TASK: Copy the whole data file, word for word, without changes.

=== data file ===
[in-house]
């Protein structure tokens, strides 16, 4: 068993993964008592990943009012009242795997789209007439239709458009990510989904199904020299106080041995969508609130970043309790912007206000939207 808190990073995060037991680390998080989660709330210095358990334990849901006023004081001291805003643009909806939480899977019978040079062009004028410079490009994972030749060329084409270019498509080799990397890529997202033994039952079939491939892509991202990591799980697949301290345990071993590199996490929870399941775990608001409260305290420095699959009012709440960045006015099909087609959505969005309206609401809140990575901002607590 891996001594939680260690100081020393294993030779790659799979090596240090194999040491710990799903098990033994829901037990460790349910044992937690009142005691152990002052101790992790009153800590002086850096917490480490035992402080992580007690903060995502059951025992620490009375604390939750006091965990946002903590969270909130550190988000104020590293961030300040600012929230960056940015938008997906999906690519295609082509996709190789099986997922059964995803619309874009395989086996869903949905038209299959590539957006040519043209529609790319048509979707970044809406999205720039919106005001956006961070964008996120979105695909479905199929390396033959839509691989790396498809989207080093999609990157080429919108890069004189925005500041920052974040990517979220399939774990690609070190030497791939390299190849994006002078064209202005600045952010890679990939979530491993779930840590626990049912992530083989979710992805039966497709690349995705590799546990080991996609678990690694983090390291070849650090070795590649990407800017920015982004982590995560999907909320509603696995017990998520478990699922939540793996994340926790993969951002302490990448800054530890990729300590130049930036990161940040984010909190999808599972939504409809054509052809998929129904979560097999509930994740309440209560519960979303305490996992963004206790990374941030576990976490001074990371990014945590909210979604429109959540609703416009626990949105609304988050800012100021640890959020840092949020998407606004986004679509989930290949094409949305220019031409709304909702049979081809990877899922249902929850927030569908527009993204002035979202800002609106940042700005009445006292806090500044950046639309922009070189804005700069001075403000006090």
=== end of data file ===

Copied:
[in-house]
């Protein structure tokens, strides 16, 4: 068993993964008592990943009012009242795997789209007439239709458009990510989904199904020299106080041995969508609130970043309790912007206000939207 808190990073995060037991680390998080989660709330210095358990334990849901006023004081001291805003643009909806939480899977019978040079062009004028410079490009994972030749060329084409270019498509080799990397890529997202033994039952079939491939892509991202990591799980697949301290345990071993590199996490929870399941775990608001409260305290420095699959009012709440960045006015099909087609959505969005309206609401809140990575901002607590 891996001594939680260690100081020393294993030779790659799979090596240090194999040491710990799903098990033994829901037990460790349910044992937690009142005691152990002052101790992790009153800590002086850096917490480490035992402080992580007690903060995502059951025992620490009375604390939750006091965990946002903590969270909130550190988000104020590293961030300040600012929230960056940015938008997906999906690519295609082509996709190789099986997922059964995803619309874009395989086996869903949905038209299959590539957006040519043209529609790319048509979707970044809406999205720039919106005001956006961070964008996120979105695909479905199929390396033959839509691989790396498809989207080093999609990157080429919108890069004189925005500041920052974040990517979220399939774990690609070190030497791939390299190849994006002078064209202005600045952010890679990939979530491993779930840590626990049912992530083989979710992805039966497709690349995705590799546990080991996609678990690694983090390291070849650090070795590649990407800017920015982004982590995560999907909320509603696995017990998520478990699922939540793996994340926790993969951002302490990448800054530890990729300590130049930036990161940040984010909190999808599972939504409809054509052809998929129904979560097999509930994740309440209560519960979303305490996992963004206790990374941030576990976490001074990371990014945590909210979604429109959540609703416009626990949105609304988050800012100021640890959020840092949020998407606004986004679509989930290949094409949305220019031409709304909702049979081809990877899922249902929850927030569908527009993204002035979202800002609106940042700005009445006292806090500044950046639309922009070189804005700069001075403000006090």